DOMESTIC CATTLE production in the first six months fell 0.42% from a year earlier, the Philippine Statistics Authority (PSA) said, while value of cattle during the period rose.
In its September 2017 Cattle Inventory Situation Report, the statistics agency said preliminary estimates show that total volume of cattle production in January to June totaled 130,821 metric tons (MT) live-weight, down from the 131,369 MT recorded in the same period last year.
First quarter production rose 1.46% year on year to 61,980 MT.
Any first quarter gains, however, were offset by a 2.05% drop in production to 68,840 MT in the three months to June.
The gross value of cattle production at current prices during the six-month period was P12.721 billion, up 2.83% from a year earlier.
As of July 1, the total cattle inventory was estimated at 2,561,270 head, some 93.94% of which were raised in backyard farms with the remainder accounted for by commercial farms.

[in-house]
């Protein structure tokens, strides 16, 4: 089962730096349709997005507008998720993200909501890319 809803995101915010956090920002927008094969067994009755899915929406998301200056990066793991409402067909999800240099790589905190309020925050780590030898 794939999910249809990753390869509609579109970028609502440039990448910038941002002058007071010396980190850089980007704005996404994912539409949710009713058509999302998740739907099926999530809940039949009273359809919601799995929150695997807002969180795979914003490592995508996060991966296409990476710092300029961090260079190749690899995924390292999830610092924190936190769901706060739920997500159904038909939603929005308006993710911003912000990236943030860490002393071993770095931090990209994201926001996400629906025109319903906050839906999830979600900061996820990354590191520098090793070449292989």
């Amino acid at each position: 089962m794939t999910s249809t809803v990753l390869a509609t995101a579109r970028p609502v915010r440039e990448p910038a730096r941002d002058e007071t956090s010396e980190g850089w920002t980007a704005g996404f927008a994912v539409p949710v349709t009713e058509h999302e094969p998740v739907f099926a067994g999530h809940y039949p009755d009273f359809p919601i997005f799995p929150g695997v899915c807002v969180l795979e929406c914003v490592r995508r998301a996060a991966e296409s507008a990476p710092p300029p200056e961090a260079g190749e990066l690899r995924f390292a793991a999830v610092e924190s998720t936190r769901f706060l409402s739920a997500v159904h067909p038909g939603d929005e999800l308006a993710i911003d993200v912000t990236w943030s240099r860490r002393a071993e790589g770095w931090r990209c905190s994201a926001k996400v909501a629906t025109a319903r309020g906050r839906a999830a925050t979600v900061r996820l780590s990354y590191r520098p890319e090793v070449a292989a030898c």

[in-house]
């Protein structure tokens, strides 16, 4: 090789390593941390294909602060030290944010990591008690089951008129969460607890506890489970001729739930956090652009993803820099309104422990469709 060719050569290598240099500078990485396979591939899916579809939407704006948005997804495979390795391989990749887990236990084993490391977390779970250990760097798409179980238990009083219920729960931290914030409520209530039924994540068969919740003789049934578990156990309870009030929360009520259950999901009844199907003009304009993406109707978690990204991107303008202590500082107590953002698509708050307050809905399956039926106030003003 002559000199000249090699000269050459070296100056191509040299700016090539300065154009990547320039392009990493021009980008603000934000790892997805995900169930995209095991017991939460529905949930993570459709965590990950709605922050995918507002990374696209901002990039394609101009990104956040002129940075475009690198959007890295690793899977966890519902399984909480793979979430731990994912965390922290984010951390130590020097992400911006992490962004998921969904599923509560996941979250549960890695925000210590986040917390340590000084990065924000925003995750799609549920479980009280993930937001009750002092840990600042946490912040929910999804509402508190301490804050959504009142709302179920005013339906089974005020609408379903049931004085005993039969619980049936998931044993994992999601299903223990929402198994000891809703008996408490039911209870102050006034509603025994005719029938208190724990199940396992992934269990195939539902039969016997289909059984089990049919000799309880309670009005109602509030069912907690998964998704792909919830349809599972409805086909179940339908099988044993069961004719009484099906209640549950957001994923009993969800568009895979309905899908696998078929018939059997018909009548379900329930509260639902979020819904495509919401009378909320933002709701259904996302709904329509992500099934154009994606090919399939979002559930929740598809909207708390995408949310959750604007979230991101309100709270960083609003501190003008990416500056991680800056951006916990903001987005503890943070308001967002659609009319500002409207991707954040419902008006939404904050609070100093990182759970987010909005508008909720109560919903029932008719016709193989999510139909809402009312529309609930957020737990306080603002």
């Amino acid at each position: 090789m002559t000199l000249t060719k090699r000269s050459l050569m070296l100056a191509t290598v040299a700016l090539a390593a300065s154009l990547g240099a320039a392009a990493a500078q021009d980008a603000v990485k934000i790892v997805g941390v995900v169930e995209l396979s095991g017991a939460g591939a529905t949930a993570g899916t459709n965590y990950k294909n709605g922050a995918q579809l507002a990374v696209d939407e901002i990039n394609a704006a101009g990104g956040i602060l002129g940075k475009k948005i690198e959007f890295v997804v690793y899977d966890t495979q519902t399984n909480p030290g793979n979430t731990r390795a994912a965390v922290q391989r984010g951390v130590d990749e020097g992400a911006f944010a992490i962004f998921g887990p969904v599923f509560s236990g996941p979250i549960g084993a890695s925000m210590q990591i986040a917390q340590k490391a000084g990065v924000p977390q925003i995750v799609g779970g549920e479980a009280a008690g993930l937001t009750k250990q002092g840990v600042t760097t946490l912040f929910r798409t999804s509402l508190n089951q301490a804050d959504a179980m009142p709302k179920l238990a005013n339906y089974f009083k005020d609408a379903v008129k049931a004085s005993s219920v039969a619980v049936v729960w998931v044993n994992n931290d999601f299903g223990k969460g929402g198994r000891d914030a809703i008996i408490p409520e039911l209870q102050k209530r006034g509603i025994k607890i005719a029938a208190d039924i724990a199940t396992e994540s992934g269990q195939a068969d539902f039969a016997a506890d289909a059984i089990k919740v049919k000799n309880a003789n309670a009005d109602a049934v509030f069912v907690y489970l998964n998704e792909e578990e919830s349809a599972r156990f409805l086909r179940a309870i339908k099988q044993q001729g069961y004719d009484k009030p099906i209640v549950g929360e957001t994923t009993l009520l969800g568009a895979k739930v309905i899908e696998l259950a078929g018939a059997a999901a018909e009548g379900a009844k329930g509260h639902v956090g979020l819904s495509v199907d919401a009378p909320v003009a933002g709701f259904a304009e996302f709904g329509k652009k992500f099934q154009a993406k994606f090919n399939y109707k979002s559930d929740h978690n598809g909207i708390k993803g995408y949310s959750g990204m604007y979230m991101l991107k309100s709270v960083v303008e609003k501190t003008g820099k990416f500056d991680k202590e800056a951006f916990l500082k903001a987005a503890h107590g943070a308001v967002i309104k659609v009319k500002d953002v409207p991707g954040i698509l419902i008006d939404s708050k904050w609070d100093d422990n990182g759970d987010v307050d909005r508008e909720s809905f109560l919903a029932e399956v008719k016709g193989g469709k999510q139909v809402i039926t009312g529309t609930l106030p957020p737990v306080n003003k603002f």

The PSA said inventory from backyard farms totaled 2.41 million head, up 0.61% year on year.
However, cattle numbers at commercial farms fell 5.46% from a year earlier.
The average price of cattle during the period was P97.21 per kilogram, live-weight, up 3.29% from a year earlier.
The Ilocos Region and Calabarzon (Cavite, Laguna, Batangas, Rizal, Quezon) accounted for the largest share of cattle in backyard farms at 12.24% and 10.84%, respectively.
Meanwhile, the highest share of cattle in commercial farms was in the Bicol Region, Cagayan Valley and Central Luzon, with a combined 52.92%.
Overall the top three regions for cattle inventory were the Ilocos Region, Calabarzon and Northern Mindanao, with a combined 32.04% of total cattle inventory in the first half.
During the period, the volume of beef imports was 39,421.88 MT valued at $133.30 million — which includes insurance and freight. These indicators rose 8.32% and 20.72%, respectively, compared with 2016 levels.
The bulk of beef imports came in the second quarter of the year at 21,988.84 MT or about 55.78% of shipments during first half. — Janina C. Lim